Call or schedule an online appointment today for a Free Consultation to make sure you get the medical treatment you deserve.

*Some important information you should know about Florida Law when it comes to auto accidents...

  • Some of our readers may know that the Florida Personal Injury Protection (PIP) law was amended in 2013. There were a number of changes to the statute but, arguably, the change that most impacted insureds across the State is the requirement that individuals claiming PIP benefits must receive treatment within 14 days after the motor vehicle accident.

The previous PIP law had no such requirement. An insured could theoretically receive PIP benefits for treatment initiated at any time after the occurrence motor vehicle accident. The insurance company would likely dispute the “relatedness” of the treatment to the motor vehicle accident, however there was no such time limitation on when an insured had to begin treating.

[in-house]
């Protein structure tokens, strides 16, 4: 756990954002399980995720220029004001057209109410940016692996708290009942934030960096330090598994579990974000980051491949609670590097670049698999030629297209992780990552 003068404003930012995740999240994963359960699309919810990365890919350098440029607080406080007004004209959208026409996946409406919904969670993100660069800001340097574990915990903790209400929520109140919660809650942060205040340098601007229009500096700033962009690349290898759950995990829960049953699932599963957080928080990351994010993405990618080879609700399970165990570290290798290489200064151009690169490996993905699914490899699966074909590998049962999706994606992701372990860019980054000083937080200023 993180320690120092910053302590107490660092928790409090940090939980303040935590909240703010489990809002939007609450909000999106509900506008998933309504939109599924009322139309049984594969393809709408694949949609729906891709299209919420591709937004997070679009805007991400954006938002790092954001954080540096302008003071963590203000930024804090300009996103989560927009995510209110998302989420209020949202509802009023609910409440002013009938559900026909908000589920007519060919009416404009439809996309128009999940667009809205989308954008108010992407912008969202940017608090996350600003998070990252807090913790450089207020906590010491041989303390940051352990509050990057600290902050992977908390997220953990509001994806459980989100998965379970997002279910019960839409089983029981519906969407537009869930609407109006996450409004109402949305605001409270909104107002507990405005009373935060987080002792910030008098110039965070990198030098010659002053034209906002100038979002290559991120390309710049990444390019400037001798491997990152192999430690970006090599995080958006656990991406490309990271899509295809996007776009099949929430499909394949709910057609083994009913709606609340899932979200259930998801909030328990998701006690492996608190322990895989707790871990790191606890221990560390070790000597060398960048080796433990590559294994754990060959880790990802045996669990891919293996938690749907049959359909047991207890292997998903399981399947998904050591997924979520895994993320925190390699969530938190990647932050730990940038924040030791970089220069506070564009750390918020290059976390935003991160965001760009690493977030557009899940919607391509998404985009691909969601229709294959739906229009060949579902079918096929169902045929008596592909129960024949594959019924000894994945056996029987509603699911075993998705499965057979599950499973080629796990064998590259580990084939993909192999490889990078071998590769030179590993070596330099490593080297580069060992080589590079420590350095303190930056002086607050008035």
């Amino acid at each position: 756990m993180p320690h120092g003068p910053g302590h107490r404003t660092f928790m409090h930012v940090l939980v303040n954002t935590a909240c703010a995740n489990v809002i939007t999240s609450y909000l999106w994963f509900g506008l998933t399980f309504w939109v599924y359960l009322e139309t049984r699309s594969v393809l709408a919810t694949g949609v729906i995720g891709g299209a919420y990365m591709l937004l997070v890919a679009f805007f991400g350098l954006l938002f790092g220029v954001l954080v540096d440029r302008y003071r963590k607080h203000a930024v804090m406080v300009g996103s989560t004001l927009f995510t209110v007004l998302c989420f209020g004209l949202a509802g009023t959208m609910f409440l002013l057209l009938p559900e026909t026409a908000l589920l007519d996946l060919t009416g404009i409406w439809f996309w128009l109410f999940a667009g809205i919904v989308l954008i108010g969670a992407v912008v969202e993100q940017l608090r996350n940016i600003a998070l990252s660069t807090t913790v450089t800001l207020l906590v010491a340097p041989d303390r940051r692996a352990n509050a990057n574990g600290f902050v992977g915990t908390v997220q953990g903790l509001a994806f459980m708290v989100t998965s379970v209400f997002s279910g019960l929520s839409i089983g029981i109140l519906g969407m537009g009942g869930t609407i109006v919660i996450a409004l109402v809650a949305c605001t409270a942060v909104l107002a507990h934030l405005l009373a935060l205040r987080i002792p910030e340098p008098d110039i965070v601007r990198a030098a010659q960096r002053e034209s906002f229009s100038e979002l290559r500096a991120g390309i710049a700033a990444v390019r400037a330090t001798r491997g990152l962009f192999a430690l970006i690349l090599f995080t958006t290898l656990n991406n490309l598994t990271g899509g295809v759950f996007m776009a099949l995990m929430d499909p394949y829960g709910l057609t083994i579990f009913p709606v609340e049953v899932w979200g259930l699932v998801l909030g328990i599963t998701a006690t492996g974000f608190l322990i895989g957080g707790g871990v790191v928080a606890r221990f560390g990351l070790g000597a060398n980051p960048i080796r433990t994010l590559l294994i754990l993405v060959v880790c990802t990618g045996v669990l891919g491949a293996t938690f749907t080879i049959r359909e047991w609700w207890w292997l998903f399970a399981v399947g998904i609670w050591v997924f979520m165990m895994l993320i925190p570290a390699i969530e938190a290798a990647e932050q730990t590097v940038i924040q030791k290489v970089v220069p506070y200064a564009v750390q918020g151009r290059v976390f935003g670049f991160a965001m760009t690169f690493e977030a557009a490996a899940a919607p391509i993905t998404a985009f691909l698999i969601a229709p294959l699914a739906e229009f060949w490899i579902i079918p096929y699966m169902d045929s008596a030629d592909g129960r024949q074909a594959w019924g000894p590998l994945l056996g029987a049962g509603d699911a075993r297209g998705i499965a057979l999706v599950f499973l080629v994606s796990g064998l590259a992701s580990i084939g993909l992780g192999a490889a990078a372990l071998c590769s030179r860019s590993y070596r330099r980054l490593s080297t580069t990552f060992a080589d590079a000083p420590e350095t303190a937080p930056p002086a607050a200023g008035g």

The 2013 PIP law requires an individual claiming PIP benefits to “receive initial services and care” within “14 days after the motor vehicle accident.”

“Initial services and care” is defined as services and care that are lawfully provided, supervised, ordered, or prescribed by any of the following health care providers:

1. A medical doctor, commonly referred to as an M.D., licensed under Chapter 458 of the Florida Statutes;
2. A doctor of osteopathy, commonly referred to as a D.O., licensed under Chapter 459 of the Florida Statutes;
3. A dentist licensed under Chapter 466 of the Florida Statutes;
4. A chiropractor, commonly referred to as a D.C., licensed under Chapter 460 of the Florida Statutes;
5. A person or entity licensed under Part III of Chapter 401 of the Florida Statutes (an emergency medical technician, commonly referred to as an “EMT”) that provides emergency transportation and treatment.